What’s The Best Choice?
Decoding interior paint finish options
By Nikki Luttmann, Interior Designer
Paints today come in a whole range of colors and finishes. While choosing a color can be difficult and even agonizing, choosing the correct finish for your application shouldn’t be. The rule of thumb used to be gloss for trim, satin for living spaces and semi-gloss for bathrooms and kitchens. Please don’t do this! The new paint finishes are mainly water-based acrylics and have been developed to be very, very durable, even in low-luster finishes.
While high-gloss paint can certainly be used for trim, it can also be used for a wide variety of techniques, including “lacquering,” which entails layering a rich-pigmented oil-based paint to achieve a glossy, polished, jewel-like finish. While this sounds impressive, it is certainly not for everyone, and something that high gloss accomplishes very well is highlighting every little flaw in the drywall or woodwork. This technique is best left to professional painters and requires perfect smooth-finish drywall and doors without dings of any kind. Glossy paint is very unforgiving, and I seldom recommend it, even for trim work.
Instead, I recommend a semi-gloss or even satin finish for trim and millwork. The smooth finishes of these paints do a great job of repelling dust and grime and can be easily wiped down, but they are not so glossy as to call attention to little flaws or nicks that most of us have lived with on our doors or baseboards.
As far as using satin or semi-gloss on bathroom and kitchen walls, don’t do it. These finishes can look cheap and are hard to touch up. It is far better to use a more matte paint that touches up easily than to use something with a high sheen to it. The thought is that the glossier the paint, the more waterproof it is, but this is no longer the case. Any paint you use today is going to have a level of water protection, as most are synthetic latex paints, otherwise known as acrylic. In essence, we are coating our walls in thin layers of plastic. Now, does shinier plastic protect better from moisture than matte plastic? Not really.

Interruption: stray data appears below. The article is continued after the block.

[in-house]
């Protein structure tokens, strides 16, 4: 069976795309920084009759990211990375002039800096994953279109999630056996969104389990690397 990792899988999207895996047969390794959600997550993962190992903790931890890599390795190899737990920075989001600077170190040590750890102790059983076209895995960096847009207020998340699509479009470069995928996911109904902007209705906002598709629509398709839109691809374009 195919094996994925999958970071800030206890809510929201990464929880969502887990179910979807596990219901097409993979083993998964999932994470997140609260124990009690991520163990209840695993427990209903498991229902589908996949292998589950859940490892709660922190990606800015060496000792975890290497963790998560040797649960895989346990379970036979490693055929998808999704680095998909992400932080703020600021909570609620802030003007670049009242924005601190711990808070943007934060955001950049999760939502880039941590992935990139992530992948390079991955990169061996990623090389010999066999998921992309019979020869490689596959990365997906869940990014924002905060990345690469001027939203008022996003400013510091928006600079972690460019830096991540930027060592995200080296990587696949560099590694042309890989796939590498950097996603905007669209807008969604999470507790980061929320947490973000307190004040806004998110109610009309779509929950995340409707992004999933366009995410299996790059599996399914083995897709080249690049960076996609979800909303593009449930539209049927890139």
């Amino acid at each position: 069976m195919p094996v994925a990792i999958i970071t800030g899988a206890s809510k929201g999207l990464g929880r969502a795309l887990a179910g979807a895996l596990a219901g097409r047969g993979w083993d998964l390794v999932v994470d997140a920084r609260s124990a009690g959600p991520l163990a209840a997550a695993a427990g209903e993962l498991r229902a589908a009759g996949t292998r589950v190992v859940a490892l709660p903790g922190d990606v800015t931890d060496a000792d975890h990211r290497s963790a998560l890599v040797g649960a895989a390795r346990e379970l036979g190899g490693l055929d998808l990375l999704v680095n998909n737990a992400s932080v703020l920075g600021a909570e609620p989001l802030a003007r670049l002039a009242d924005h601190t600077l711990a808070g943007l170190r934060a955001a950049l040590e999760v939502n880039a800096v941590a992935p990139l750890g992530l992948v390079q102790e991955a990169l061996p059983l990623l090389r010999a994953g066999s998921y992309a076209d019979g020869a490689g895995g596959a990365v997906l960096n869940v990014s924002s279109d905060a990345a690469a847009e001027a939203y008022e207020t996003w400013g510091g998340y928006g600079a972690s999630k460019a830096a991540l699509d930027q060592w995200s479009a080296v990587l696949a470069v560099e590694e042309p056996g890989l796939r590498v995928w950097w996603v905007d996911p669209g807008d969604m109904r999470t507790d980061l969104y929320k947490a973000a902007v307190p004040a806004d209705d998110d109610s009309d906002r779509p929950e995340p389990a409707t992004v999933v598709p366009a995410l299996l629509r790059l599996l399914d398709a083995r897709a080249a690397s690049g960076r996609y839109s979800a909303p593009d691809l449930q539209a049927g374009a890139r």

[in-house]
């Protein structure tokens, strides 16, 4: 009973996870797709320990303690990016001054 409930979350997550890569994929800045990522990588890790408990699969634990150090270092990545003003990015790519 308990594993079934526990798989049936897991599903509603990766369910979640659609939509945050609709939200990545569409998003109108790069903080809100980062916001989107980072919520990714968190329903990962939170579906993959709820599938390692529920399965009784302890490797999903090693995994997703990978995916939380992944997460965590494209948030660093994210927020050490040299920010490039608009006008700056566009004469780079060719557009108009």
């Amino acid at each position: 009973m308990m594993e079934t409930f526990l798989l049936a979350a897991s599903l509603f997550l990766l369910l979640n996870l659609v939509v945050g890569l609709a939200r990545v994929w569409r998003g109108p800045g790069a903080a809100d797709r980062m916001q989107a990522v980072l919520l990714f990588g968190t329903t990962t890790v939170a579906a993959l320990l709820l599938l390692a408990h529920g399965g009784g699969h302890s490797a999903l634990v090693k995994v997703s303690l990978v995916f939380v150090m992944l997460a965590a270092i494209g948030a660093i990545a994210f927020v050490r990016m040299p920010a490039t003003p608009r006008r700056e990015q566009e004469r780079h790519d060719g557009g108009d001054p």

Does that mean you should go with the flattest of the flat paints? Something with no sheen at all? I wouldn’t recommend going that direction either. Flat paints can show imperfections in another way—their light-absorbing surfaces show any change in color or texture. In addition, they are particularly susceptible to fingerprints, grease, or cracks of any kind.
My recommendation when choosing paint is to stay away from the extremes. For walls and ceilings, choose a matte paint, something with a light sheen that is still washable. This will be your most flattering—and most forgiving—surface. It bounces just enough light around to be beautiful, while still being durable enough for most interiors. These finishes can be called matte, eggshell or sometimes velvet, depending on the brand. Ask the paint specialist for the finish they would consider their “washable matte.” They will know how to help you.
For trim and millwork, choose a satin or semi-gloss finish. This will be easier to care for and look good in the long term. It also contrasts nicely with a more matte wall paint.
Always keep a bit of each paint on hand for touch-ups (I like to keep mine in labeled mason jars under the sink), and don’t be afraid to wipe down your trim regularly with a mild abrasive-free cleaner. Usually a little dish soap and water will do the trick. This will keep your new coat of paint looking great well into the future.